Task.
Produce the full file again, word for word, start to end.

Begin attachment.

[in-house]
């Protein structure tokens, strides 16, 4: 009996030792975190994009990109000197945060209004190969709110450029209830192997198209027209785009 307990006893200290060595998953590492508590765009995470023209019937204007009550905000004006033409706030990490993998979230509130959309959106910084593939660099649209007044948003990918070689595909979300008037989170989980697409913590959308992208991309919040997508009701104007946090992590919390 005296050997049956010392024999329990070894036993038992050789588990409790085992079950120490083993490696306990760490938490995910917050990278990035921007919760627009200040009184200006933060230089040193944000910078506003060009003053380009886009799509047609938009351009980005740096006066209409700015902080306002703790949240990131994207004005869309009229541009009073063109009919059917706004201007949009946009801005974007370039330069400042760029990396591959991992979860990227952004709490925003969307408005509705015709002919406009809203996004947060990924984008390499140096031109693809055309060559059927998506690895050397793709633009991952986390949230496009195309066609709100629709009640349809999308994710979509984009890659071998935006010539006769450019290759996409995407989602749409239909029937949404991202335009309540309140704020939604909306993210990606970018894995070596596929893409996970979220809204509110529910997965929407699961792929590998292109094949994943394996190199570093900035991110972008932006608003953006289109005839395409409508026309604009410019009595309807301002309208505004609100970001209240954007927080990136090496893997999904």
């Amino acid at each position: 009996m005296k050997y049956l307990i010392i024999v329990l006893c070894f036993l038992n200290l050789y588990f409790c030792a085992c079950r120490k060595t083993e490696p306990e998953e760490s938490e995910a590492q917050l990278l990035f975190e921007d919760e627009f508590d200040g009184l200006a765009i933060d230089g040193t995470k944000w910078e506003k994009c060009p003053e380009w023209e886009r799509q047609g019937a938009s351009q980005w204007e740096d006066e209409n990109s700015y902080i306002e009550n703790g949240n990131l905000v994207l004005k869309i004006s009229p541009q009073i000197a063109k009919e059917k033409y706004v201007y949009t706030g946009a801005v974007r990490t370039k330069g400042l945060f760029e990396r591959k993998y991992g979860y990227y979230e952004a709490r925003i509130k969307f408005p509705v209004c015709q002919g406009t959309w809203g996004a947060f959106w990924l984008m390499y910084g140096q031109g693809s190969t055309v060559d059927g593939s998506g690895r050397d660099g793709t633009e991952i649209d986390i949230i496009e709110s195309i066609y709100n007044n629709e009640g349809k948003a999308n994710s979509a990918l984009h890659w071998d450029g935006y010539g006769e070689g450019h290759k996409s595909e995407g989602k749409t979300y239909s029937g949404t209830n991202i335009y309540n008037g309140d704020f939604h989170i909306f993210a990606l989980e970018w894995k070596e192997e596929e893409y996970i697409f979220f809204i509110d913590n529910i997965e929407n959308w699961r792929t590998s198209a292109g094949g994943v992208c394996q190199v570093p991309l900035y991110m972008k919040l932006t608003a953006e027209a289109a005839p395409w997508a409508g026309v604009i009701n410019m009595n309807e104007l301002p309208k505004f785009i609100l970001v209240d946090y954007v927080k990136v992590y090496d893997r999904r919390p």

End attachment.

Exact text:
[in-house]
């Protein structure tokens, strides 16, 4: 009996030792975190994009990109000197945060209004190969709110450029209830192997198209027209785009 307990006893200290060595998953590492508590765009995470023209019937204007009550905000004006033409706030990490993998979230509130959309959106910084593939660099649209007044948003990918070689595909979300008037989170989980697409913590959308992208991309919040997508009701104007946090992590919390 005296050997049956010392024999329990070894036993038992050789588990409790085992079950120490083993490696306990760490938490995910917050990278990035921007919760627009200040009184200006933060230089040193944000910078506003060009003053380009886009799509047609938009351009980005740096006066209409700015902080306002703790949240990131994207004005869309009229541009009073063109009919059917706004201007949009946009801005974007370039330069400042760029990396591959991992979860990227952004709490925003969307408005509705015709002919406009809203996004947060990924984008390499140096031109693809055309060559059927998506690895050397793709633009991952986390949230496009195309066609709100629709009640349809999308994710979509984009890659071998935006010539006769450019290759996409995407989602749409239909029937949404991202335009309540309140704020939604909306993210990606970018894995070596596929893409996970979220809204509110529910997965929407699961792929590998292109094949994943394996190199570093900035991110972008932006608003953006289109005839395409409508026309604009410019009595309807301002309208505004609100970001209240954007927080990136090496893997999904």
């Amino acid at each position: 009996m005296k050997y049956l307990i010392i024999v329990l006893c070894f036993l038992n200290l050789y588990f409790c030792a085992c079950r120490k060595t083993e490696p306990e998953e760490s938490e995910a590492q917050l990278l990035f975190e921007d919760e627009f508590d200040g009184l200006a765009i933060d230089g040193t995470k944000w910078e506003k994009c060009p003053e380009w023209e886009r799509q047609g019937a938009s351009q980005w204007e740096d006066e209409n990109s700015y902080i306002e009550n703790g949240n990131l905000v994207l004005k869309i004006s009229p541009q009073i000197a063109k009919e059917k033409y706004v201007y949009t706030g946009a801005v974007r990490t370039k330069g400042l945060f760029e990396r591959k993998y991992g979860y990227y979230e952004a709490r925003i509130k969307f408005p509705v209004c015709q002919g406009t959309w809203g996004a947060f959106w990924l984008m390499y910084g140096q031109g693809s190969t055309v060559d059927g593939s998506g690895r050397d660099g793709t633009e991952i649209d986390i949230i496009e709110s195309i066609y709100n007044n629709e009640g349809k948003a999308n994710s979509a990918l984009h890659w071998d450029g935006y010539g006769e070689g450019h290759k996409s595909e995407g989602k749409t979300y239909s029937g949404t209830n991202i335009y309540n008037g309140d704020f939604h989170i909306f993210a990606l989980e970018w894995k070596e192997e596929e893409y996970i697409f979220f809204i509110d913590n529910i997965e929407n959308w699961r792929t590998s198209a292109g094949g994943v992208c394996q190199v570093p991309l900035y991110m972008k919040l932006t608003a953006e027209a289109a005839p395409w997508a409508g026309v604009i009701n410019m009595n309807e104007l301002p309208k505004f785009i609100l970001v209240d946090y954007v927080k990136v992590y090496d893997r999904r919390p």